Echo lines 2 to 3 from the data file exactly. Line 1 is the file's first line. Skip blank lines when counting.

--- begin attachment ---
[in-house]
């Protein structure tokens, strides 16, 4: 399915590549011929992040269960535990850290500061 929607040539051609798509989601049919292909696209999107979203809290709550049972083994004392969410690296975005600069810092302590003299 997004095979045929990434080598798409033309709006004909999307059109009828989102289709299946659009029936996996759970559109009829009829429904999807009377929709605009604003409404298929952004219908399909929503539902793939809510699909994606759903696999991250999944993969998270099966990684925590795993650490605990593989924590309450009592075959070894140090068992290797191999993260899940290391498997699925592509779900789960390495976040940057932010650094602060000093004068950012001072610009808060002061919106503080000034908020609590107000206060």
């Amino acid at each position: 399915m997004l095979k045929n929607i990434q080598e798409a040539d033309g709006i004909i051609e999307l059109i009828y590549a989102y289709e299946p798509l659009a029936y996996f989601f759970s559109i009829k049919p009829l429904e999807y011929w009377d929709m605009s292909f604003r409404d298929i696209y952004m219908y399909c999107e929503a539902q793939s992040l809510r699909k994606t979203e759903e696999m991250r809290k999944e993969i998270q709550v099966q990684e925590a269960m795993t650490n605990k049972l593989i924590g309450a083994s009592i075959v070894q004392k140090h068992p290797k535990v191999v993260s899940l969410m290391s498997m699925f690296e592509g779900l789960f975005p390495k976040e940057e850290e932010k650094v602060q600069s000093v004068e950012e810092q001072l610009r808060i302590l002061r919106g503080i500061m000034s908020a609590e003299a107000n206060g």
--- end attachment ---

């Protein structure tokens, strides 16, 4: 399915590549011929992040269960535990850290500061 929607040539051609798509989601049919292909696209999107979203809290709550049972083994004392969410690296975005600069810092302590003299 997004095979045929990434080598798409033309709006004909999307059109009828989102289709299946659009029936996996759970559109009829009829429904999807009377929709605009604003409404298929952004219908399909929503539902793939809510699909994606759903696999991250999944993969998270099966990684925590795993650490605990593989924590309450009592075959070894140090068992290797191999993260899940290391498997699925592509779900789960390495976040940057932010650094602060000093004068950012001072610009808060002061919106503080000034908020609590107000206060």
């Amino acid at each position: 399915m997004l095979k045929n929607i990434q080598e798409a040539d033309g709006i004909i051609e999307l059109i009828y590549a989102y289709e299946p798509l659009a029936y996996f989601f759970s559109i009829k049919p009829l429904e999807y011929w009377d929709m605009s292909f604003r409404d298929i696209y952004m219908y399909c999107e929503a539902q793939s992040l809510r699909k994606t979203e759903e696999m991250r809290k999944e993969i998270q709550v099966q990684e925590a269960m795993t650490n605990k049972l593989i924590g309450a083994s009592i075959v070894q004392k140090h068992p290797k535990v191999v993260s899940l969410m290391s498997m699925f690296e592509g779900l789960f975005p390495k976040e940057e850290e932010k650094v602060q600069s000093v004068e950012e810092q001072l610009r808060i302590l002061r919106g503080i500061m000034s908020a609590e003299a107000n206060g």